“What are they doing?” Sarah asked with a touch of exasperation. The two boys appearing to lead the group were twins and her maternal cousins who had come a full three days in advance in order to ‘help’ with the wedding preparations. In two days they had managed to move Sarah’s father’s miniature bachelor kerosene-fridge from the parlour to the store – a distance of ten feet. They had also caught two hapless squirrels. The squirrels’ crime was jumping over the jagged broken bottles on the fence, to feast on the palm-fruits gathered in a corner of the backyard and which everyone had forgotten as Sarah’s wedding approached. The twins made a spit out of a long, sturdy Avocado tree branch and speared and staked the rat over a discarded fire-place.

Sarah’s mother was shouting at the boys to be sure and not bring that ‘thing’ anywhere near her pots and it was at that moment that the boys’ mother telephoned to ask how her private-schooled twins were doing and if they had had any ‘adventures’ yet as they would write an essay about it when they got back to school. The twins materialized with Mama Sarah’s remaining bottle of kerosene and up ended it over the dead pieces of coal.

Kerosene was hard to come by and only sparingly used. Mama Sarah screamed at the sight of the boys and the phone fell into the pot of stew. Ignoring the phone in the simmering stew, the elderly woman went after the boys and her kerosene bottle. The children streaked through an opening in the fence that Mama Sarah did not even know was there.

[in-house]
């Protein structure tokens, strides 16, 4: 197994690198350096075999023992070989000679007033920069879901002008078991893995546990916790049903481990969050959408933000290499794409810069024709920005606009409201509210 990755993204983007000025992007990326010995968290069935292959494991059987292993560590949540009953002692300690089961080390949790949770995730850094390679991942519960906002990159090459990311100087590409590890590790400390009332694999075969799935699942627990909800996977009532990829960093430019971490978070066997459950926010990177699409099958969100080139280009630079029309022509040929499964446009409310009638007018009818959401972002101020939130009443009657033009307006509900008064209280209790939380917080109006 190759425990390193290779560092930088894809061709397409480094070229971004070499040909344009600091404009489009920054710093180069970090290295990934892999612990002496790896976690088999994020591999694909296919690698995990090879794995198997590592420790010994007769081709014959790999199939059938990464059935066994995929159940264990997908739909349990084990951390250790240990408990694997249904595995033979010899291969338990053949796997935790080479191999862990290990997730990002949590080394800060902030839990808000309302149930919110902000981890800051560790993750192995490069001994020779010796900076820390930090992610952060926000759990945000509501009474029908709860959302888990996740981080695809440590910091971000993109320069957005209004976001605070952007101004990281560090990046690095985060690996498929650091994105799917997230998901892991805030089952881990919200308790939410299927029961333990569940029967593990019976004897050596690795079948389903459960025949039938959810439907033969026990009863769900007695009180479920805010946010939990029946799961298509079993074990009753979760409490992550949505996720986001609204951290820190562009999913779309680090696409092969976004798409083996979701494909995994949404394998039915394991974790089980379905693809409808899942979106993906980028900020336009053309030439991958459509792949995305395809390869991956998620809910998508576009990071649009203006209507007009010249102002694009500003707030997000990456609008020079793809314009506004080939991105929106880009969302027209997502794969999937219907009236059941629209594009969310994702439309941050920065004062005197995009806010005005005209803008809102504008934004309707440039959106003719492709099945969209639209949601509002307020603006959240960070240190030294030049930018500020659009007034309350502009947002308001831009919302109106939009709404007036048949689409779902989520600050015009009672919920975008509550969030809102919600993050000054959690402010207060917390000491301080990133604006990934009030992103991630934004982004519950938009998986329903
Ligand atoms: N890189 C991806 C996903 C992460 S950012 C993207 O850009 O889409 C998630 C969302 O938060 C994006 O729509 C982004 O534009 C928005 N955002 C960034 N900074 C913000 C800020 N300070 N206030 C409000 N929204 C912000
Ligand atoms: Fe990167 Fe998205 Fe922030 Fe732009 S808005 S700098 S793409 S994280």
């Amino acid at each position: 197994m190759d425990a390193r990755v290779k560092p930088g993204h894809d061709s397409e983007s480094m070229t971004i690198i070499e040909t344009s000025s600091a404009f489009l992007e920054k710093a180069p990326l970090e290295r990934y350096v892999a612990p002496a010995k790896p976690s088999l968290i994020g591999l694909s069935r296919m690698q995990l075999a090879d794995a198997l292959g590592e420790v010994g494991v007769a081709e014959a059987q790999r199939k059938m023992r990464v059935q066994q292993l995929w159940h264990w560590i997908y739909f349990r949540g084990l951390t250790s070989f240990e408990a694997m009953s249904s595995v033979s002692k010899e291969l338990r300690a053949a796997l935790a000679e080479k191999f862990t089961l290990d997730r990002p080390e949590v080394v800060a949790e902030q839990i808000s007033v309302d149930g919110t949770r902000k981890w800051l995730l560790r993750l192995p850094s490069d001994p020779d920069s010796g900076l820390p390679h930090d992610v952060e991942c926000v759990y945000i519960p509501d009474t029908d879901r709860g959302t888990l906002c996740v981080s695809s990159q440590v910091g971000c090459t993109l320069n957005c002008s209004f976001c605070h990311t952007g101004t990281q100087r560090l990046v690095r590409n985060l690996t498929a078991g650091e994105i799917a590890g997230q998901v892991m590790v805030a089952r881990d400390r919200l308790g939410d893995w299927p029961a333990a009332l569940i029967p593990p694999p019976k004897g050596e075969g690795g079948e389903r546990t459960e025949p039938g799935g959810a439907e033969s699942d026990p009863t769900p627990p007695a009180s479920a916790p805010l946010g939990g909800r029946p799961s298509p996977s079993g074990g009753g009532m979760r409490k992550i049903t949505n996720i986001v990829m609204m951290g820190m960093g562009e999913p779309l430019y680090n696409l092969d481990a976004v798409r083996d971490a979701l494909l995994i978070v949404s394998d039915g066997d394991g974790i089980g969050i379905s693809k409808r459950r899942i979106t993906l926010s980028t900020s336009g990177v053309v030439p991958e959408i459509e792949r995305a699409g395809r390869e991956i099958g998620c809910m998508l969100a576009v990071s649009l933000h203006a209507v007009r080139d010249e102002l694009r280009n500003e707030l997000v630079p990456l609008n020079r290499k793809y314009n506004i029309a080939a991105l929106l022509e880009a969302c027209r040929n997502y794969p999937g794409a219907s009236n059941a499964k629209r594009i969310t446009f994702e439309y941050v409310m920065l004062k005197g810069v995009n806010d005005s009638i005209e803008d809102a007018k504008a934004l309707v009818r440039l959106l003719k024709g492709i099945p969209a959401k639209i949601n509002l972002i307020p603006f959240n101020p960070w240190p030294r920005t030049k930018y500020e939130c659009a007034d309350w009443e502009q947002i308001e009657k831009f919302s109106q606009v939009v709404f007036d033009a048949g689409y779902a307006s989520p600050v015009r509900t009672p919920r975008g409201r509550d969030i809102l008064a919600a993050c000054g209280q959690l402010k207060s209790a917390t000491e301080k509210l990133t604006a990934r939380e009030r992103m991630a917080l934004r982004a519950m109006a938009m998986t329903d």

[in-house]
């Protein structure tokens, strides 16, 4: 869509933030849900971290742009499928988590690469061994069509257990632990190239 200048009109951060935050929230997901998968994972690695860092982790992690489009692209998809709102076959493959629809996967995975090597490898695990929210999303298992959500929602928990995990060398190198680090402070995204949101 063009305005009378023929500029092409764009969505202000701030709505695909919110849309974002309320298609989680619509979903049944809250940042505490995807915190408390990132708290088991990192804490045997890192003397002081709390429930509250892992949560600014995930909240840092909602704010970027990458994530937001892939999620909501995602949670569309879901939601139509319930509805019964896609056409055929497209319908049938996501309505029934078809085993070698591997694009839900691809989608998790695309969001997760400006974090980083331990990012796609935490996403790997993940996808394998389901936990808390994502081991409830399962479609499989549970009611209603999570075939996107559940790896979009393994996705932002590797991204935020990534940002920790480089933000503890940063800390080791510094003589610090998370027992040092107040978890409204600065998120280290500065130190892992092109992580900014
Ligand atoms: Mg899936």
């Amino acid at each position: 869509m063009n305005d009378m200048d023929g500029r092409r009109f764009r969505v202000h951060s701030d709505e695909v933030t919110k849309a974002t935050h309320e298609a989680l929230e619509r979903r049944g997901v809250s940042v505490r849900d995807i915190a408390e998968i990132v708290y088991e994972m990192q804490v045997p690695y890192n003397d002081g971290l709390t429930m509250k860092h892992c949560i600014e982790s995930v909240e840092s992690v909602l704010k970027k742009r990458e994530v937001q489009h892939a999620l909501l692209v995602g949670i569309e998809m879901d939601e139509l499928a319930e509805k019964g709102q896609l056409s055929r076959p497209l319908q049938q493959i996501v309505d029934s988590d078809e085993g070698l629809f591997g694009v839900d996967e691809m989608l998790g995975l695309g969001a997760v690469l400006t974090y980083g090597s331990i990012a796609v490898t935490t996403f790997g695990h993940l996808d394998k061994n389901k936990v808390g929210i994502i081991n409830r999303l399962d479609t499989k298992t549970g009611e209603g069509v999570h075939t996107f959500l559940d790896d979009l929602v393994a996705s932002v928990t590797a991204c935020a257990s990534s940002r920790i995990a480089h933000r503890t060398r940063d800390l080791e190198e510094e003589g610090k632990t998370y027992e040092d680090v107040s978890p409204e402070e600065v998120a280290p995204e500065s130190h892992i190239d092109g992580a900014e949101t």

As other women joined Mama Sarah in lamenting the loss of the stew, a figure showed up at the doorway of Sarah’s house. It was the photographer who had been contracted to cover the wedding the next day – in a matter of twelve hours or so. The photographer was out of breath and seemed to be in a panic. He had come to inform his client that his camera, which was the major tool of his business, had just been stolen, and he was in the process of going to the police station to report the matter. Sarah’s family would have to look for another photographer.

Sarah’s friends frantically began the search for another photographer. Then the old women of the clan, mostly the grandmothers, appeared out of the blue, demanding the traditional rites due to them whenever one of their daughters was getting married.

Mama Sarah was on the verge of losing her temper because of food situation. She did not want to hear of another obstacle on the way of what she had planned to be a glorious wedding party for her daughter. However, the old women refused to budge, and barricaded the bride’s room, determined to not allow her entrance until all their requests had been met.

Sarah’s friends were aghast at the turn of events. They still needed one more practice of the bridal train’s entrance dance. But that seemed unachievable at the moment. The wedding was a few hours away; there was no stew to prepare the main dish for the occasion. A new photographer had yet to be found.

Nonetheless, Sarah’s friends did not let her see their fears. They assured her all would be well and that challenges were the norm and overcoming them was the reward.

But the bride was desolate. She shook her head and said, “It truly never rains but it pours.”

(adapted from “The Road to a Wedding”}